Foreign debts are like an anaesthetic; they don’t solve economic problems, but they lessen the burden. Amid high subsidies and lack of foreign currencies, foreign debt is necessary for imports. However, reliance on debts must be done within a clear and disciplined monetary policy.
During the transitional period, the acting government was criticised for not sealing talks for the IMF loan, which has dragged on till now. Were there constraints that hindered finalising the deal?
When I first came into office, the then-ruling Supreme Council for the Armed Forces (SCAF) was against the loan and convincing them was a must to move forward. I was appointed Finance Minister in July, and we got SCAF’s approval in October. The negotiations were almost finalised before I left the position.
There were also some criticisms about the high spending of the foreign reserves during the 4 month transitional period?
The expenditure rate ranged between $800 million to $1billion per month, which is within normal rate to compensate the income we lost. While tourism, which brought around $12bn, decreased to around $ 8bn, income from foreign investments, which had ranged between $8bn and $10bn, slumped to zero. Meanwhile, our imports, which amounted to about $50bn, were of basic needs such as sugar, wheat, rice and industrial requirements of fuel, raw materials, primitive goods, semi-finished goods, clothes and the largest section: medicine.
Yes, it included some long-term consumer goods, which represented less than $1.5bn, but the majorly imported products were the necessities. If you examine our imports, you’ll see that we there was no room for further austerity.
The current government places the blame on the Mubarak’s government for the current economic situation. How much of the deterioration should the Mubarak government be responsible for?
After the revolution, governments should not be concerned with what the previous ones didn’t achieve, and focus on their own accomplishments. We definitely had a flawed inheritance and this is why we had a revolution. But we also inherited more than $36bn of reserves, limited internal and external debt, and large tourism revenue. Yes, Mubarak’s system had major flaws such as unequal income distribution, corruption and the prevalence of personal interests. Nevertheless, it was not all completely dim. Right before the revolt, growth rate was 7% for 4 consecutive years, foreign investments were on the rise and investing in the stock market became more attractive. This growth didn’t come about over night.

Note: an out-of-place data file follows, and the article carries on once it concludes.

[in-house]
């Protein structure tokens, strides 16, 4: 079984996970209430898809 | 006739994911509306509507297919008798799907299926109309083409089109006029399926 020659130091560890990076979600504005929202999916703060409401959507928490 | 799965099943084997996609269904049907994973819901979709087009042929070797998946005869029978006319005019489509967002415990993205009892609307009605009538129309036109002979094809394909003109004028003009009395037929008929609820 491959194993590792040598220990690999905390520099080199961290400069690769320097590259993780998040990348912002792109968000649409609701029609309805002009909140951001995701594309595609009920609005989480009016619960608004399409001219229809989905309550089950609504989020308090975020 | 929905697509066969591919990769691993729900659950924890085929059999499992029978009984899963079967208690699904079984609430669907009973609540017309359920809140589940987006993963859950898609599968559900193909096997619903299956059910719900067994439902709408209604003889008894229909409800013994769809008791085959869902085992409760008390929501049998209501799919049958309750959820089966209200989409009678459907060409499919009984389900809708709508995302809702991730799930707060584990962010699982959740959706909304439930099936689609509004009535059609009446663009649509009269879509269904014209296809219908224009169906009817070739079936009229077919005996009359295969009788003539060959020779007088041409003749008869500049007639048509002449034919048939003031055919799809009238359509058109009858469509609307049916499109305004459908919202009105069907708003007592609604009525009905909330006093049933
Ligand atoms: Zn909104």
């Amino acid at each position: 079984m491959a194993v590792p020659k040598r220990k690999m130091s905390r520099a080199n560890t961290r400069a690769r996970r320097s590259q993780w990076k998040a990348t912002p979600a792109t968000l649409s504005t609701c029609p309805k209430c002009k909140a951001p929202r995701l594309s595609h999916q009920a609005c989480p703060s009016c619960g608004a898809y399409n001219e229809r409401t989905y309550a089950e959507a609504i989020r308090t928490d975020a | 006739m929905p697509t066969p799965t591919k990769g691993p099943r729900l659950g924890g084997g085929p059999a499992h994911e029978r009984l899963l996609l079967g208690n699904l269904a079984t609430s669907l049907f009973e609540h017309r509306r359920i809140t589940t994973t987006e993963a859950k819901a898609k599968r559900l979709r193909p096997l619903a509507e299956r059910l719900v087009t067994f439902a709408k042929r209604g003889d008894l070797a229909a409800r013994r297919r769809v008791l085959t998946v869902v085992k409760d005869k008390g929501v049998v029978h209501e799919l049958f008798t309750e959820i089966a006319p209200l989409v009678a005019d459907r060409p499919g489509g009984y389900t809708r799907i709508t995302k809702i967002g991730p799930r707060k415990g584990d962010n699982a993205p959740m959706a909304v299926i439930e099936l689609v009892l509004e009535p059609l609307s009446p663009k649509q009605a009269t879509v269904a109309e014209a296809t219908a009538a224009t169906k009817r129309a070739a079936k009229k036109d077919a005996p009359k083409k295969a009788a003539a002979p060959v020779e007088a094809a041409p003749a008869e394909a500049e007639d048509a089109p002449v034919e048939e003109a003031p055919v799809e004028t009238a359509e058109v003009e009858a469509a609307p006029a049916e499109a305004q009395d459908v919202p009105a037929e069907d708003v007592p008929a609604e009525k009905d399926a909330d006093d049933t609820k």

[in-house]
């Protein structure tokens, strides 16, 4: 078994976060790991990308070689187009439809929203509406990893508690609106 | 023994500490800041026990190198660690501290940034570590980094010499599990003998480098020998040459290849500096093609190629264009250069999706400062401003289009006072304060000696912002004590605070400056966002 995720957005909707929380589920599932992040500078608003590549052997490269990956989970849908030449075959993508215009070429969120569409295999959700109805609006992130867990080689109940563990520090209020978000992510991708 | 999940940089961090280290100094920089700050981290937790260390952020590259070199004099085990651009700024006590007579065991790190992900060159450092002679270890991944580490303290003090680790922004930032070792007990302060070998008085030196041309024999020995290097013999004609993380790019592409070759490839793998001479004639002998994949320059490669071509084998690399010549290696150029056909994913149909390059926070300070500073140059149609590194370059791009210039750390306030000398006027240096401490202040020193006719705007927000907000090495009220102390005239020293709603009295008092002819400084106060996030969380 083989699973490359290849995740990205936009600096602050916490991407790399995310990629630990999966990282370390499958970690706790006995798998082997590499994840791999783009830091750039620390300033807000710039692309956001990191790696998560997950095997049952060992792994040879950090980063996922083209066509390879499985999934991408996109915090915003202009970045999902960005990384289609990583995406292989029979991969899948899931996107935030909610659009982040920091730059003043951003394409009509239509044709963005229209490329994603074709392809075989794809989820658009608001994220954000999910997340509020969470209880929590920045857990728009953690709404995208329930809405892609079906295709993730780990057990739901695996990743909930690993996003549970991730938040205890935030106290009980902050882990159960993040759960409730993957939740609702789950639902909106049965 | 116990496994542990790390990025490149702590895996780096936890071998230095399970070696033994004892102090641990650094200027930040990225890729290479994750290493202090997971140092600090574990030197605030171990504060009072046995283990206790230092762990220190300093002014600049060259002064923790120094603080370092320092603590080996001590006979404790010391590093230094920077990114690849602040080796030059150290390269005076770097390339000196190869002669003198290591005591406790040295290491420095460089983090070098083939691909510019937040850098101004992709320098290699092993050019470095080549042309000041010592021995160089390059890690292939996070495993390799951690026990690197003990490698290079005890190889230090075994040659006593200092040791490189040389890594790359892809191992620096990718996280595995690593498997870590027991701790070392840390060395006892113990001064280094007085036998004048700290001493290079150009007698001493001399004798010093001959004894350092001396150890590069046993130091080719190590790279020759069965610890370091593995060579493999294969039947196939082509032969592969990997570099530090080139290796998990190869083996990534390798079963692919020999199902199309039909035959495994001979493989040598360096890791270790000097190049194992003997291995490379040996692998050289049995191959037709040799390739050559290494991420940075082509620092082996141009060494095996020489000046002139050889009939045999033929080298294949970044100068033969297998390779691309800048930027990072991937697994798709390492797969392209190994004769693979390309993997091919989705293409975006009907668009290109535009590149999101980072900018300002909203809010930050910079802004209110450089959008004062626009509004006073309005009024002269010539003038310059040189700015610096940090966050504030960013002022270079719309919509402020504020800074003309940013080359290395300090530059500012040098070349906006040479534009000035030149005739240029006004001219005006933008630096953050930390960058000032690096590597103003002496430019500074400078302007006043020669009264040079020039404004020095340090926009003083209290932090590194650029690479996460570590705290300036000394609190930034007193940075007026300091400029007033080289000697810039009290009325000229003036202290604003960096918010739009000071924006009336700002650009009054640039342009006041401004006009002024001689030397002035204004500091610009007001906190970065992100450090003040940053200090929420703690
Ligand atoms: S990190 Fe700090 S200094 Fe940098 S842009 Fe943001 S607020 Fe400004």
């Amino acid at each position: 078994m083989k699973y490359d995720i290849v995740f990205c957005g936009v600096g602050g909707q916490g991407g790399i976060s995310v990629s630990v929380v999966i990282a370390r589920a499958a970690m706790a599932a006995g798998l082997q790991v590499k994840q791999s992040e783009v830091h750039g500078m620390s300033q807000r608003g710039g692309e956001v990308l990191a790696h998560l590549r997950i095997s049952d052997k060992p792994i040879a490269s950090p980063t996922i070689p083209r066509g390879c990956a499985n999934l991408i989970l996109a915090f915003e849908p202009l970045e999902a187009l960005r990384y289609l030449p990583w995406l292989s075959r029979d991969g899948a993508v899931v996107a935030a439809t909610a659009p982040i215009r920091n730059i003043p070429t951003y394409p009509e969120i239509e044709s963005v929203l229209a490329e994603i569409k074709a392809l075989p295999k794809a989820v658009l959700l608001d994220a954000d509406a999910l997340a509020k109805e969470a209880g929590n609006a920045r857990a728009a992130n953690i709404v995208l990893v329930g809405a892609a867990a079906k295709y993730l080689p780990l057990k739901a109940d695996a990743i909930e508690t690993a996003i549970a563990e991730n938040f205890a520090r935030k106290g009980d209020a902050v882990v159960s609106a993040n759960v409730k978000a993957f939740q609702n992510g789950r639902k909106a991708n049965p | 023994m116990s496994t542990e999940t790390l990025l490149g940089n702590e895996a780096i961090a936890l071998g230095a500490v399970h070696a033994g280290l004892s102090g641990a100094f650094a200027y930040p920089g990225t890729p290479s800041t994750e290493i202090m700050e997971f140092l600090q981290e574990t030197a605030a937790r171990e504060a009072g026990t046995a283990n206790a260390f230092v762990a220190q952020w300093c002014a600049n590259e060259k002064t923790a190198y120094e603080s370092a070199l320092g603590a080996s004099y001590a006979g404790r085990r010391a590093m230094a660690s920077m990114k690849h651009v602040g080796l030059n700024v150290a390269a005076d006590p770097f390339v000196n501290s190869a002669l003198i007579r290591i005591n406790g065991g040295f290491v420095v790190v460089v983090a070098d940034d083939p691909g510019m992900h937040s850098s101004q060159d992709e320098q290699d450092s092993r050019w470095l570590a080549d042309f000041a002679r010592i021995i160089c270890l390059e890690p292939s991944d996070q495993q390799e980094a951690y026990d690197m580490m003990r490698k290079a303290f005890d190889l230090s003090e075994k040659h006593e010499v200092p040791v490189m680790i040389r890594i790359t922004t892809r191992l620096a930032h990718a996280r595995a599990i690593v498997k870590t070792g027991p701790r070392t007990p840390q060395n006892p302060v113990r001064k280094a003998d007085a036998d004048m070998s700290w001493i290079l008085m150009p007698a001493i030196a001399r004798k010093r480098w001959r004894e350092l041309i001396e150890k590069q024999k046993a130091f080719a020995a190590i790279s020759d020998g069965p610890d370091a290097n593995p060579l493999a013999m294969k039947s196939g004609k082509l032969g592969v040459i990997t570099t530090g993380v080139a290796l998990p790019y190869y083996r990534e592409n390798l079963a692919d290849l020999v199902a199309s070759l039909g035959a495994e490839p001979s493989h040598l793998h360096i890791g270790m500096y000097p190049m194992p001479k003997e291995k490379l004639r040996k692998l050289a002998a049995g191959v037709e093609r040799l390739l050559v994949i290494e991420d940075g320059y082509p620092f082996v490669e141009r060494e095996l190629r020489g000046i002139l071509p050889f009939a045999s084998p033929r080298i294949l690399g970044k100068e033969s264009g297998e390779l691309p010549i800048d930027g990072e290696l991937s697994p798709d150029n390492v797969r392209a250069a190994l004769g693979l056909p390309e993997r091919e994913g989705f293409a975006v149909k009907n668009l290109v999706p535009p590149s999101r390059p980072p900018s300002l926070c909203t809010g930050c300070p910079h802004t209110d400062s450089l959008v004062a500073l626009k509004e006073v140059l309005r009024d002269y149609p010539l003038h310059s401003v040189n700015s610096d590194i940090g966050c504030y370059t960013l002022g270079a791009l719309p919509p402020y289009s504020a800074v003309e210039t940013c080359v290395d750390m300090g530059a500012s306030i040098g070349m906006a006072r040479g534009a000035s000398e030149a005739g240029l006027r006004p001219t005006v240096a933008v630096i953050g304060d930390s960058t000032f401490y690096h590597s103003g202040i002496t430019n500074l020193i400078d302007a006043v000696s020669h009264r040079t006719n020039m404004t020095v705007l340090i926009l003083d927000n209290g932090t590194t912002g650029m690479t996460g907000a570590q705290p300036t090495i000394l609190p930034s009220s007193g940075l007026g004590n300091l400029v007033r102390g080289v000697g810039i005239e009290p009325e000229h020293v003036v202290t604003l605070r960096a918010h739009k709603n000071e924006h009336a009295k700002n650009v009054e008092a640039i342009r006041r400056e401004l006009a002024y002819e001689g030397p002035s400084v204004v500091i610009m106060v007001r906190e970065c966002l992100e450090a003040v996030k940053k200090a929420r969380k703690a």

Do you believe that the constant factional demonstrations harmed the Egyptian economy?
We did try, without a deep perception of our financial situation, to appease the demonstrators and meet their demands. One demonstration led to another and once we started meeting demands of a specific sector, others, who might have suffered more injustice, started making different demands and demonstrating. The revolution was obliged to inform the public about the financial crisis, which did not happen. The revolution’s success did not mean it was time to distribute spoils, but rather it meant that there was more work to be done, after a burden was successfully removed.
Do you believe that the transitional government helped encourage the spread of these demonstrations?
There is no doubt that the transitional government and the military council assisted in getting us where we are now. The transitional governments tried their best, but they were not an example of clarity either. Their role was not understood even for the public; was it a caretaker government or a transitional government that paved the road for the new system? The one thing that was certain was that we were ready for a president.
The positive thing that resulted from this was that it gave a chance for the Muslim brotherhood and political Islam, which have always been persecuted and wrongfully treated for a long time.
The new 2013-2014 budget relies on reducing the budget for national projects, what’s your opinion on the matter?
The biggest segment of the budget is consumed with three main elements; wages, subsidies and interests, which jointly take up 75% of the budget. Subsidies and interests are increasing. The remaining 25% is for maintenance and investments. It is normal that, given current conditions, there would be a cut in funds allocated for projects.
What are your expectations for the Egyptian economy during and after June 30?
No one can really anticipate what will happen. The most important factor for the economy to flourish is political stability. If this stability is absent, the economy will not develop. A powerful legal system and an independent judiciary system are essential prerequisites. The presence of these fundamental s will encourage internal and foreign investments.